A second alternate construction of the distal end is shown in FIG. 3. A generally tubular body 32″ is mounted on the outside of the distal end of the tube 22. The body 32″ has an inner diameter of about 0.028 inches, and an outer diameter of about 0.038 inches. The body has a length of about 2 mm. The body 32″ can be secured over the region 38 of the tube 22, adjacent the distal end 26, with an adhesive layer or polymer coating 42, which also provides a smooth transition between the body 32″ and the external surface of the tube 22. The second alternative construction differs from the primary embodiment in that this second alternate construction the distal most portion of section 38 does not have a reduced outside diameter to accommodate the body 32″.

A third alternate construction of the distal end is shown in FIG. 4. A body 32′″ is mounted on the distal end of the tube 22 with a collar 44, a portion of which fits inside the lumen 28 of the tube, and a portion of which fits inside the bore of the body 32′″ The collar 44 has an inner diameter of about 0.021 inches, an outer diameter of about 0.022 inches, and a length of about 2.5 mm. The body 32′″ has an inner diameter of about 0.023 inches, an outer diameter of about 0.034 inches, and a length of about 1.7 mm. The body 32′″ can be secured on the end of the tube 22 with a highly flexible sheath or polymer coating 46 extending over the distal end of the tube and over the body 32′″. The sheath is approximately about 2 mm to about 20 mm long.

Preferably each of the regions 34, 36 and 38 is of successively greater flexibility from the proximal end to the distal end, such that the more distal the region, the more flexible it is. This ensures that the proximal end is sufficiently stiff that the catheter can be advanced by pushing, yet the distal end is sufficiently flexible that applied magnetic field can apply sufficient force to orient and/or move the body. However, a region can be provided with increased stiffness relative to the next most proximal section, for example to improve the ability to advance the catheter.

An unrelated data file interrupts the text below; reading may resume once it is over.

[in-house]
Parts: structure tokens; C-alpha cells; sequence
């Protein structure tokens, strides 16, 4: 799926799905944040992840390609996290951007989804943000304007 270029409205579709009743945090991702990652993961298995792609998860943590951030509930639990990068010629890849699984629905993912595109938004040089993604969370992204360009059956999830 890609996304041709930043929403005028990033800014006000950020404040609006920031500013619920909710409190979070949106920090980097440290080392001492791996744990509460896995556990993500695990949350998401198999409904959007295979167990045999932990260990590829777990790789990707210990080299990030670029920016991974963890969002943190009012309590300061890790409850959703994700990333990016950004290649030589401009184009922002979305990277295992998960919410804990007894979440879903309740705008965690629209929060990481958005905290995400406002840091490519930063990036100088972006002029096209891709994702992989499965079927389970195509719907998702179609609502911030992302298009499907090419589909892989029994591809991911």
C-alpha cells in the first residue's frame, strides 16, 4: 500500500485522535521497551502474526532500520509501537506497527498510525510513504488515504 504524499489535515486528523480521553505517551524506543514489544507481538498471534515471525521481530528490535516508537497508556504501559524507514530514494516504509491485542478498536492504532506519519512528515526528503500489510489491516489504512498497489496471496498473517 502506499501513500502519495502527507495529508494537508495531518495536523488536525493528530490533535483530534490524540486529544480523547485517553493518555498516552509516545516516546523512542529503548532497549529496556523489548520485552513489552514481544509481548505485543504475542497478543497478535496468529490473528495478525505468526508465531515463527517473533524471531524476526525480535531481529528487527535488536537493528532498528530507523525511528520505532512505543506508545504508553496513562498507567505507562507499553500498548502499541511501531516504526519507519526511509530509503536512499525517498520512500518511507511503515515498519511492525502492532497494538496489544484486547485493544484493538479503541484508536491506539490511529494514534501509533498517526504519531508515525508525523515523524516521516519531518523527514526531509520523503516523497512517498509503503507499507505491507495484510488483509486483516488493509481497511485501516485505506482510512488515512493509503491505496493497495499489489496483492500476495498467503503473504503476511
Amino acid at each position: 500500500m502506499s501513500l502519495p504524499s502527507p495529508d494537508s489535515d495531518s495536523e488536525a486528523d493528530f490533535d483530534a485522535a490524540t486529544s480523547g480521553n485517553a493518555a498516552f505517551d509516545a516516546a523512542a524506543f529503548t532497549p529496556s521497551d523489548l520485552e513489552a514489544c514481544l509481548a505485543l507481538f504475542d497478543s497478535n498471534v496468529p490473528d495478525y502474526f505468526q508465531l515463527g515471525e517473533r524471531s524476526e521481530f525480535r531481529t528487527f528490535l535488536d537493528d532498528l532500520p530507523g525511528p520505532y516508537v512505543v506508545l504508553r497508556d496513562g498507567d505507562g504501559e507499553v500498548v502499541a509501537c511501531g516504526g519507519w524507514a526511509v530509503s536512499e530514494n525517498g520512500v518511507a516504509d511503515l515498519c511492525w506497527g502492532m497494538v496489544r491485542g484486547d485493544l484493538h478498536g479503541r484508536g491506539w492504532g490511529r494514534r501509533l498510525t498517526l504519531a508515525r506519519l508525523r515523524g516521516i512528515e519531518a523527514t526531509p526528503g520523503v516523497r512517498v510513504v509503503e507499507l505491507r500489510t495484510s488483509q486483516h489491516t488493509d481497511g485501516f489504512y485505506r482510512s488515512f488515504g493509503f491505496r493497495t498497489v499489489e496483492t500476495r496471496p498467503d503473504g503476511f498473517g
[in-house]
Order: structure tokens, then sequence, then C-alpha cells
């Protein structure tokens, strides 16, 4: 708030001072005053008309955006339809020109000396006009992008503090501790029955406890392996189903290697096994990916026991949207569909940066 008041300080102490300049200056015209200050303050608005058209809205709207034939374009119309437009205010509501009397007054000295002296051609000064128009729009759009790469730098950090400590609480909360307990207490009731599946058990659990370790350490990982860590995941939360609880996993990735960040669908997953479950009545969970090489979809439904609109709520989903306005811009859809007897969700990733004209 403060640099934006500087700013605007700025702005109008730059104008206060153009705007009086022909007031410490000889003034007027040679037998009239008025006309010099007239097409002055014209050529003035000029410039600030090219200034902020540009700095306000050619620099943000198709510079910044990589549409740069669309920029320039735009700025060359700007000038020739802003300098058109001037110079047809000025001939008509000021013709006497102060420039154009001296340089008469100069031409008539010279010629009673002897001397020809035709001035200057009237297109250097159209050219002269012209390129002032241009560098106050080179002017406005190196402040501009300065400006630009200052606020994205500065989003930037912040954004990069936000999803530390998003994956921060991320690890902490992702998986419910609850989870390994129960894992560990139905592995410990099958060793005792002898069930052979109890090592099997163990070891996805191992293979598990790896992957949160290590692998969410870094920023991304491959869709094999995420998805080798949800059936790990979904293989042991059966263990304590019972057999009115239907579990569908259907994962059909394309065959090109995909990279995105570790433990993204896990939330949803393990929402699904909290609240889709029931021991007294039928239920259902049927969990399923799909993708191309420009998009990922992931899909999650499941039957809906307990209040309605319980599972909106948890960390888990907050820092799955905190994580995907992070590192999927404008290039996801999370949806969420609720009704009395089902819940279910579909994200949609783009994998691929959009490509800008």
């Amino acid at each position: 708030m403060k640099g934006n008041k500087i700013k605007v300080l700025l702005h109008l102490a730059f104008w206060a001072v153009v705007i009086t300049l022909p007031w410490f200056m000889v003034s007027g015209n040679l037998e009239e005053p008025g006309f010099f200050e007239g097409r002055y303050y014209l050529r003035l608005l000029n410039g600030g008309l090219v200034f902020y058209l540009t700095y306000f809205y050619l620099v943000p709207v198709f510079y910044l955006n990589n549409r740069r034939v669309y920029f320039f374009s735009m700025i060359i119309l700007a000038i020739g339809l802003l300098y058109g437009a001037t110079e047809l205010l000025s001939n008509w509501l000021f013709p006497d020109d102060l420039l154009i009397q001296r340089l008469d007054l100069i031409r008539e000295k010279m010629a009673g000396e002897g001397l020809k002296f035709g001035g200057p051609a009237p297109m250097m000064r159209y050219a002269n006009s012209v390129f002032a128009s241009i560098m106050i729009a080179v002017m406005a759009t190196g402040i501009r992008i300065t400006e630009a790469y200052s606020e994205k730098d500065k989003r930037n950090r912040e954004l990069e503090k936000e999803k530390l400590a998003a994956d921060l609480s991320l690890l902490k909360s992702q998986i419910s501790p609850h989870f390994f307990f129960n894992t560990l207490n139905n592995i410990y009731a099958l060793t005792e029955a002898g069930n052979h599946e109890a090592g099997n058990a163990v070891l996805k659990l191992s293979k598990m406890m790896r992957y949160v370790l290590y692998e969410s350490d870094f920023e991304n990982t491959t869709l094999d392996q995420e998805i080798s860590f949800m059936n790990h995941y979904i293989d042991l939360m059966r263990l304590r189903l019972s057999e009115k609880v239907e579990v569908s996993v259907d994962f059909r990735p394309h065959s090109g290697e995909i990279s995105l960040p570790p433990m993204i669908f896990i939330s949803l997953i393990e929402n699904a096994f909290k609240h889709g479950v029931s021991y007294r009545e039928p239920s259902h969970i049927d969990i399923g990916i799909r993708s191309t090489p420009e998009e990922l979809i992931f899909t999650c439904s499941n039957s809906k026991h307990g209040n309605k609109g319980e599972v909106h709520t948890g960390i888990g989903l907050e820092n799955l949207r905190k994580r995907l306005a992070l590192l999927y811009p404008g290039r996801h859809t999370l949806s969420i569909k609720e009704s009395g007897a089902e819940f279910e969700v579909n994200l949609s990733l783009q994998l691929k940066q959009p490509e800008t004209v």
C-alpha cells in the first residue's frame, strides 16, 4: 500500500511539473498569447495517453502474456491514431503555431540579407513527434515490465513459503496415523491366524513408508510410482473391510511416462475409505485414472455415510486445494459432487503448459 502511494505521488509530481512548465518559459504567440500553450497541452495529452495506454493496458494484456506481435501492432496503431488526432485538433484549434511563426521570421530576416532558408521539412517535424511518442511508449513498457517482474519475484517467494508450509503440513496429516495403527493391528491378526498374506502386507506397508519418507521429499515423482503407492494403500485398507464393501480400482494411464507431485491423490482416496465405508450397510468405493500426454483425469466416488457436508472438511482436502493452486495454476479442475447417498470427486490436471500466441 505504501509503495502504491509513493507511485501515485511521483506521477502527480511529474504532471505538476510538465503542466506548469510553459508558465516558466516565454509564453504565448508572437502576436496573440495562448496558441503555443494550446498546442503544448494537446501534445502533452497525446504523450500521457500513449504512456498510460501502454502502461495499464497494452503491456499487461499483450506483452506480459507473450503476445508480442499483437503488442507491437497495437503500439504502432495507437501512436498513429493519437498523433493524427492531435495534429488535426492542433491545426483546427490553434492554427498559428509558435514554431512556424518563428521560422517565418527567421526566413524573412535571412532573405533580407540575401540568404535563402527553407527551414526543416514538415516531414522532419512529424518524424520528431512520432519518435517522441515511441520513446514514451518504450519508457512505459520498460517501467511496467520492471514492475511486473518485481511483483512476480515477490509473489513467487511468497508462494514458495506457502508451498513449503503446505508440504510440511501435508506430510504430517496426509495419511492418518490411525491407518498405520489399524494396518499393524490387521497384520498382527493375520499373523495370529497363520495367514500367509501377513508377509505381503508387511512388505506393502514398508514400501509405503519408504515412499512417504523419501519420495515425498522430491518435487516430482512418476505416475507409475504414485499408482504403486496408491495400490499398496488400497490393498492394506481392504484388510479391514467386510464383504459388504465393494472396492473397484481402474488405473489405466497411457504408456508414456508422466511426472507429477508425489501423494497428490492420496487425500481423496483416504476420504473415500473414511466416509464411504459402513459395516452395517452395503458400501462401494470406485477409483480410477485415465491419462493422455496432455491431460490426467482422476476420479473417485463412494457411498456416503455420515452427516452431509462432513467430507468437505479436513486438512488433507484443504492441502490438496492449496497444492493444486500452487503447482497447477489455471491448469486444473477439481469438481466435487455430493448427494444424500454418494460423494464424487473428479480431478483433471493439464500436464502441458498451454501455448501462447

The body 32 (or 32′, 32″, or 32′″) could comprise a plurality of separate members spaced along the distal end portion of the catheter 20. This allows the shape of the distal end portion to be controlled by the application of an appropriately shaped magnetic field.

The relative length and flexibility of the regions 34, 36 and 38 can be selected to facilitate a particular procedure. For example, the flexible catheter 20 of the preferred embodiment is particularly adapted for interventional neuroradiology procedures, e.g. aneurysm or AVM treatment. The distal-most region 38 is highly flexible and is between about 0.5 cm and about 5 cm long, which is sufficiently long for catheter positioning within vascular defects such as aneurysms. The proximal adjacent region 36 is less flexible and is between about 10 cm and about 30 cm long which is sufficiently long to traverse small vessels within the neurovasculature. Of course different lengths and different flexibilities can be selected to facilitate navigation in other parts of the body.

The outside diameter of the distal end portion of the catheter is preferably less than about 0.038 inches, and more preferably less than about 0.034 inches, so that the distal end of the catheter can fit within small blood vessels, such as those in the brain or at the heart. The inner diameter of the catheter is preferably at least about 0.021 inches, and is smooth and continuous so that objects, such as coils for embolizing aneurysms can be delivered through the lumen.

It is desirable that at least the distal section 38 be flexible enough to permit the distal end to be freely navigated with relatively small applied magnetic fields. It is preferred that at a minimum the catheter can flex at least about 45 under an applied magnetic field of about 0.25T or less, within about 5 mm of the body 32, and more preferably that the catheter can bend at least about 60, and most preferably at least about 90 with this applied magnetic field. It is of course, even more desirable that the catheter can flex at least about 45 under an applied magnetic field of about 0.2T or less, within about 5 mm of the body, and more preferably at least about 60, and most preferably at least about 90. It is most desirable if the catheter can bend at least about 60 under an applied magnet field of about 0.1T or less, within about 5 mm of the body 32, and more preferably that the catheter can bend at least about 60, and most preferably at least about 90 with this applied magnetic field in this span.